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Onondaga County Legislature tables tax increase; McMahon says layoffs are possible

Ellen Abbott
WRVO News (file photo)

Local governments across the country are dealing with multi-million dollar budget deficits caused by the shut down from the coronavirus, and the added expenses of fighting the pandemic. In central New York, Onondaga County Executive Ryan McMahon said the county is facing a budget gap of as much as $130 million.

But if the answer is raising taxes, the county legislature is not ready to sign on.

McMahon wanted lawmakers to approve a 4% sales tax on residential energy bills that could bring almost $4 million in revenue this year, and $12 million next year. But they balked at the idea.

Democrat Vernon Williams says his constituents are struggling in the midst of the pandemic, and can’t afford another tax.

"They are hurting and we can’t break this budget gap on their backs," Williams said.

Even a plan to sunset the increase in two years wasn’t enough to get lawmakers to sign on. Many say there is simply not enough information now to make that kind of decision.

At the urging of Republican legislator Julie Abbott-Kenan, they decided to put consideration off a month.

"In that time it could be communicated to us what other measures they are looking at. We know they are," Abbott-Kenan said. "And maybe we could have a better picture or a more secure picture to be able to support the financial team on the county executive’s side."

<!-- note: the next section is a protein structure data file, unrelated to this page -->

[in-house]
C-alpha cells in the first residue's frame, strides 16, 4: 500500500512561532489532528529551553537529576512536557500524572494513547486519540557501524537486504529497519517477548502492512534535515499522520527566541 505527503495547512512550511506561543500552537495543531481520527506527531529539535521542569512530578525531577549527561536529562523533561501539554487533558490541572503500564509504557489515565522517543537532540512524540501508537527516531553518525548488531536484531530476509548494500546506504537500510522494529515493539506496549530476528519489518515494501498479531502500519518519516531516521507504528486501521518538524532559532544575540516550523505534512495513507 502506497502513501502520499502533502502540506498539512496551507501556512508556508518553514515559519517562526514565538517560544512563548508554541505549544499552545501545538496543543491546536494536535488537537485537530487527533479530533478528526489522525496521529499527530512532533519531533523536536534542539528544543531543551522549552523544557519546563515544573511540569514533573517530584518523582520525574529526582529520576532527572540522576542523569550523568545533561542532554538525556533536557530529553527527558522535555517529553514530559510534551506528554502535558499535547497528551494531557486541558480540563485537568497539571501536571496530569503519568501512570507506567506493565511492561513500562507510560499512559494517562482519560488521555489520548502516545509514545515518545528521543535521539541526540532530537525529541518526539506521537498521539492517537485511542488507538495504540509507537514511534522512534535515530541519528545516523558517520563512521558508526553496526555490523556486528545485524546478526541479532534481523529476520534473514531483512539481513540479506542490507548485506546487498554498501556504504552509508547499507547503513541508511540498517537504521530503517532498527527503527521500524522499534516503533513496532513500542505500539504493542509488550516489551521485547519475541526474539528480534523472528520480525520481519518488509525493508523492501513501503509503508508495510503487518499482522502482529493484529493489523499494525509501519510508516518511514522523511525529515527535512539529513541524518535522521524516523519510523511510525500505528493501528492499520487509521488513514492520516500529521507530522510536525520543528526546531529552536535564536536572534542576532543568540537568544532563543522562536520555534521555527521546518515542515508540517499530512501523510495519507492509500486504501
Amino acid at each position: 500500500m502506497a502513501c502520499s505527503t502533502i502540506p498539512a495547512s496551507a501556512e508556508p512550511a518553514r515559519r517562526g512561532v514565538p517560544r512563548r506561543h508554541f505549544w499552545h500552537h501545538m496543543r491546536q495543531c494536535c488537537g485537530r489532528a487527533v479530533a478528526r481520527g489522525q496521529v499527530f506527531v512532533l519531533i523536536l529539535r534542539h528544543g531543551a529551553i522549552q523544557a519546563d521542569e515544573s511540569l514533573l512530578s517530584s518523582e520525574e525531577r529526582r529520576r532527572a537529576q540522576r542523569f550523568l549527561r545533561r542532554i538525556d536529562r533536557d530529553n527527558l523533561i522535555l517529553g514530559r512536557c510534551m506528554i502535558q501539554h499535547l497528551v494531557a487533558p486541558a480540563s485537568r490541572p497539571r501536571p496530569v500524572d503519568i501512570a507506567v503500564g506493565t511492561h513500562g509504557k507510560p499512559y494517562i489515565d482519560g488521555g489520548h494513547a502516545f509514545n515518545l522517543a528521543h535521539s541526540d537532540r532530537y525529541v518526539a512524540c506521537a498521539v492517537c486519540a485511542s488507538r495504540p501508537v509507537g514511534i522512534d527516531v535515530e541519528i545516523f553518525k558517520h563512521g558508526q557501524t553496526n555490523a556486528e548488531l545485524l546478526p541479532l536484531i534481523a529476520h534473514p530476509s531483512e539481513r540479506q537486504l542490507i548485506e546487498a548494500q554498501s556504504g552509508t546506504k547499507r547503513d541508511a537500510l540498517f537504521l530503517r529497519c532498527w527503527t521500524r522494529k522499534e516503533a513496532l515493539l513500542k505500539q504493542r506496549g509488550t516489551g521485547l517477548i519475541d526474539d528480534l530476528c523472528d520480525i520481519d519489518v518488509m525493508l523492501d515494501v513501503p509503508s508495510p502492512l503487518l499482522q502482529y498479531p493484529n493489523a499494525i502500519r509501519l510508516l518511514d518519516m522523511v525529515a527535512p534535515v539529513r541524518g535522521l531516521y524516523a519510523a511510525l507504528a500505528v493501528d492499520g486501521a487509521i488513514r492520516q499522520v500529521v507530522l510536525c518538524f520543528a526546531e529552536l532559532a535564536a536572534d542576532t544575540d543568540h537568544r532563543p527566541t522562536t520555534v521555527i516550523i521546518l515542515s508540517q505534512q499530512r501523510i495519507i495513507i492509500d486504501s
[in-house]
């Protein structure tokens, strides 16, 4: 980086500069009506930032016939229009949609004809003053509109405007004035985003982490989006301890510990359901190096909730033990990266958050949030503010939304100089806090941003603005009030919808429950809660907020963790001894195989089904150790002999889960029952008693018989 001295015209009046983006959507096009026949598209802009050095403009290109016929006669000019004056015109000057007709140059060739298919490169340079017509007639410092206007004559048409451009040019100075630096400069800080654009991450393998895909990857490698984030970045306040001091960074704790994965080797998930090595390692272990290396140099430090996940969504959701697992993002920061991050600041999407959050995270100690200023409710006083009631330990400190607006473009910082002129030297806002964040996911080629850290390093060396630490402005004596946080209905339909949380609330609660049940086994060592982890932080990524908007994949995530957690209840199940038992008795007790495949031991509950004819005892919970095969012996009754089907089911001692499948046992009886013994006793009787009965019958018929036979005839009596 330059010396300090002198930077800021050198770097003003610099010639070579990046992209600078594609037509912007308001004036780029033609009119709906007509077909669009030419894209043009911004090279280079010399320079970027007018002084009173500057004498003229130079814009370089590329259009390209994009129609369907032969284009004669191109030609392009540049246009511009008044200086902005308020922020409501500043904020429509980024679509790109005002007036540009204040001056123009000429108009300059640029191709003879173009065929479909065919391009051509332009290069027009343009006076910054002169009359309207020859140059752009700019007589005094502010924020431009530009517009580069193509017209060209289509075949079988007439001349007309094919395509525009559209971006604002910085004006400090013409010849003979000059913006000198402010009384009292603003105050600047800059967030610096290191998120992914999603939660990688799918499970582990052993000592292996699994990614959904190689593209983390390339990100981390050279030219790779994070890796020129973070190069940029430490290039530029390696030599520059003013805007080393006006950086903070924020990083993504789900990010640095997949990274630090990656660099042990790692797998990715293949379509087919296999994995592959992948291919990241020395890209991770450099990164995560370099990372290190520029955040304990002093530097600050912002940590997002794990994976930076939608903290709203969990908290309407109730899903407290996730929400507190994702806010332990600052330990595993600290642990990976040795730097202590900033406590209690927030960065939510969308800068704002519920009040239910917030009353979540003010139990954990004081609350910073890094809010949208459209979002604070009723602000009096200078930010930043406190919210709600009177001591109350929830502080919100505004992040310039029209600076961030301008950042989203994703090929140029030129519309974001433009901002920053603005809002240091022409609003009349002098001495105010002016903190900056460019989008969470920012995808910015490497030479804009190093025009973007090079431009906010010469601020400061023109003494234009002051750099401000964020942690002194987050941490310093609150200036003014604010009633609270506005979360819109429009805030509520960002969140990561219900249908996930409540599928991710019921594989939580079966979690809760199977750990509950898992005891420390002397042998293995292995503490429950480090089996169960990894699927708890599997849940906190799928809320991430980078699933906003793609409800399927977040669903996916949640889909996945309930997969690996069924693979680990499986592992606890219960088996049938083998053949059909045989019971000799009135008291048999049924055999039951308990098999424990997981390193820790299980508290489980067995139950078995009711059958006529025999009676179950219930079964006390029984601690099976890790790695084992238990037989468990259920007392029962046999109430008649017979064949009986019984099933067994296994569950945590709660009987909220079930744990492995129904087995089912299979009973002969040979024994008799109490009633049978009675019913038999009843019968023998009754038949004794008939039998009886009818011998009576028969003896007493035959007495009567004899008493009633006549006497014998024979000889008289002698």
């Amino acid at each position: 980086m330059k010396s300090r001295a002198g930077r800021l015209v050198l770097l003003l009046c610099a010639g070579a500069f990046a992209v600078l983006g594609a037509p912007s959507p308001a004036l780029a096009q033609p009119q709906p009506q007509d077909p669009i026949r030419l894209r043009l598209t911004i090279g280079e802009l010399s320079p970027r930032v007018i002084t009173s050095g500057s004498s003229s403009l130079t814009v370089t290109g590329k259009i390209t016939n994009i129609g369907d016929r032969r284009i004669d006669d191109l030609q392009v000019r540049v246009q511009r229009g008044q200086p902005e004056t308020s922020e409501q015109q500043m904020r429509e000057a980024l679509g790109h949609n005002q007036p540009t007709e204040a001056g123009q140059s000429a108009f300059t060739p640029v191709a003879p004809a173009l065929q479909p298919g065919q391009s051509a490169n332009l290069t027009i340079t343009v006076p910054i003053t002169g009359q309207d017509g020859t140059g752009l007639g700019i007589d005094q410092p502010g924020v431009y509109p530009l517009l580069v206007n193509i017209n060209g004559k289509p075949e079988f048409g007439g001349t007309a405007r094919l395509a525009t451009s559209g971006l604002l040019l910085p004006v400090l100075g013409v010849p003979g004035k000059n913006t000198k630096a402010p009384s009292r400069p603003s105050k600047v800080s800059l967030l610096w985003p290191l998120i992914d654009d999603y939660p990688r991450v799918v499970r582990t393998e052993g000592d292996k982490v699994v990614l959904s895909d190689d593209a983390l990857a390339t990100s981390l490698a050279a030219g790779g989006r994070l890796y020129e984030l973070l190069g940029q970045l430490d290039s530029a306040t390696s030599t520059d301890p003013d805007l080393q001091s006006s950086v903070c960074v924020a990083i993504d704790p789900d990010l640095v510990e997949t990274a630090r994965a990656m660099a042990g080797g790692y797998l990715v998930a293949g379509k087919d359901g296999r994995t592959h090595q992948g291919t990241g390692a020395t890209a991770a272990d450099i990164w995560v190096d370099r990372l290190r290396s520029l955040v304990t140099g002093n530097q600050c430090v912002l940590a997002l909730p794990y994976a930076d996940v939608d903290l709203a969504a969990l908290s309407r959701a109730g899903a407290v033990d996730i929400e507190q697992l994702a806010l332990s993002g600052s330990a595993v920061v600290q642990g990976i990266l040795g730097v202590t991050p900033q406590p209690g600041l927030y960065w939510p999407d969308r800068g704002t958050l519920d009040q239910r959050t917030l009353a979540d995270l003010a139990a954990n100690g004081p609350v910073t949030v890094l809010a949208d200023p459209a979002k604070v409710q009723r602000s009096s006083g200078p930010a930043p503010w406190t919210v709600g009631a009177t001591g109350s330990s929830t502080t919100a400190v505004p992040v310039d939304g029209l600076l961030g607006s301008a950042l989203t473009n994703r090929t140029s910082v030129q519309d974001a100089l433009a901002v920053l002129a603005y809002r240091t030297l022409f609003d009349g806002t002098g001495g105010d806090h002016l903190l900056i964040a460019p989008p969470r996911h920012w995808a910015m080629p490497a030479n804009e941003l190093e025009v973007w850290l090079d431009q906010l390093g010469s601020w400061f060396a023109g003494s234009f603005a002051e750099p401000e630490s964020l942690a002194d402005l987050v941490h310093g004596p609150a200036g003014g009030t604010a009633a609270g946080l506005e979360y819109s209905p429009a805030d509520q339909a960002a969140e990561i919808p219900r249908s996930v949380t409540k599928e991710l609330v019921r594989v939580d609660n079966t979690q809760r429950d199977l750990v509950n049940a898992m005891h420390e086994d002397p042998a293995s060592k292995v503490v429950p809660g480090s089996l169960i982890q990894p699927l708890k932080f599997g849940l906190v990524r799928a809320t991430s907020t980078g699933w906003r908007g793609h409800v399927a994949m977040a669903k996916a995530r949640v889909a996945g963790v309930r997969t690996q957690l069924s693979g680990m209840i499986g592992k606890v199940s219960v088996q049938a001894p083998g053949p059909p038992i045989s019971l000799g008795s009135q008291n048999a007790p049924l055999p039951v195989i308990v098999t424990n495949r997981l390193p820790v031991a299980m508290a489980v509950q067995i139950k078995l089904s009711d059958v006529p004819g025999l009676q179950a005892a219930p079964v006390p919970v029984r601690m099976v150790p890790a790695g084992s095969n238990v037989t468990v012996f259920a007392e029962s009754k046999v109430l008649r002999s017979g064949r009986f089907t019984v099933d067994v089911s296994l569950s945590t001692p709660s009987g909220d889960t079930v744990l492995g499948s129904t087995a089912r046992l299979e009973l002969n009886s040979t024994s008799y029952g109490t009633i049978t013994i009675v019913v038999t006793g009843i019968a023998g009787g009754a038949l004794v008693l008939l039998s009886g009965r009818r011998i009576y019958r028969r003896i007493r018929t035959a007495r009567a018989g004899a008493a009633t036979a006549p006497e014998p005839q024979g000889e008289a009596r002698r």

But time is not something the county can spare, according to McMahon.

"If we do not have federal help, if we do not have commitments from the state that they’re not going to hit us, if we don’t have the ability from our own legislature to do things, then bad things are going to happen," McMahon said Tuesday afternoon.

Legislature Chairman Dave Knapp told lawmakers to expect a resolution calling for a “sizable amount of layoffs” next week.

Ellen produces news reports and features related to events that occur in the greater Syracuse area and throughout Onondaga County. Her reports are heard regularly in regional updates in Morning Edition and All Things Considered.